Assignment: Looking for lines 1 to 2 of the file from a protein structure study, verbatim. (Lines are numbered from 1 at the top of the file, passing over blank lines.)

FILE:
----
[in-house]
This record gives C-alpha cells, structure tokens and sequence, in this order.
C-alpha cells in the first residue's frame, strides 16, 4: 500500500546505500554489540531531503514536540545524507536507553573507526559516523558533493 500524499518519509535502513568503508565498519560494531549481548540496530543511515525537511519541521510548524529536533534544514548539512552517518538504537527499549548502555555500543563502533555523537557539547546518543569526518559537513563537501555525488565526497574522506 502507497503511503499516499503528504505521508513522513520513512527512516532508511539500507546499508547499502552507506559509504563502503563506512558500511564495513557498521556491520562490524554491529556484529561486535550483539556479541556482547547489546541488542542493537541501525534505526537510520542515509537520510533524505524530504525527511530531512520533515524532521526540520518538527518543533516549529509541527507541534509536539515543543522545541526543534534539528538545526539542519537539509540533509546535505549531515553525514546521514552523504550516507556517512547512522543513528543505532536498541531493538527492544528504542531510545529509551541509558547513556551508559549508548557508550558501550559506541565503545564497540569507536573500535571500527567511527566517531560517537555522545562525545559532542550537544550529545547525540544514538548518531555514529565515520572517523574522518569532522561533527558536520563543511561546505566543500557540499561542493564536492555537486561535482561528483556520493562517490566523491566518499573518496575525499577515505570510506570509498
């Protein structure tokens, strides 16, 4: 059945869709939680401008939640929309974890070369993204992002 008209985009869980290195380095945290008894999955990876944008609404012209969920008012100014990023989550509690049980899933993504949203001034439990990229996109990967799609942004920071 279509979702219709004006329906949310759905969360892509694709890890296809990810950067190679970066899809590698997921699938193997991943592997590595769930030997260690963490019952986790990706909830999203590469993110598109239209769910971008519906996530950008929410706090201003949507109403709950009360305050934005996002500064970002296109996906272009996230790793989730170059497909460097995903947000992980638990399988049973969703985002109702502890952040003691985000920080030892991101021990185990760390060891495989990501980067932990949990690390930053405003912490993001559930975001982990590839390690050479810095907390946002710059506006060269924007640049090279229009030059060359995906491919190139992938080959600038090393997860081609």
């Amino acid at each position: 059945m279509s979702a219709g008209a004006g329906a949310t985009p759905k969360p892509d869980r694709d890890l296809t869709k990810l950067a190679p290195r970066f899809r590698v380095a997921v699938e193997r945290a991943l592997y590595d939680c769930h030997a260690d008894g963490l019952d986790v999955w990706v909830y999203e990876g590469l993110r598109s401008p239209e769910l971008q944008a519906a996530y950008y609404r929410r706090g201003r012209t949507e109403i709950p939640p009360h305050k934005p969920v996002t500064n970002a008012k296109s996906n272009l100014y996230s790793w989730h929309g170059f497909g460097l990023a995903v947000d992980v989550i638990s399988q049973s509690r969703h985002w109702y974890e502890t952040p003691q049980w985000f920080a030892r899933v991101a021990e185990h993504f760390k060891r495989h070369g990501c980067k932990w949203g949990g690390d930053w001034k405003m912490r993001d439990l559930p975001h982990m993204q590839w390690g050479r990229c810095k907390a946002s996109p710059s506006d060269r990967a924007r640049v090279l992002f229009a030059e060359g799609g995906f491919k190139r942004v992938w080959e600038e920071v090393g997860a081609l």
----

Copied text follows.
[in-house]
This record gives C-alpha cells, structure tokens and sequence, in this order.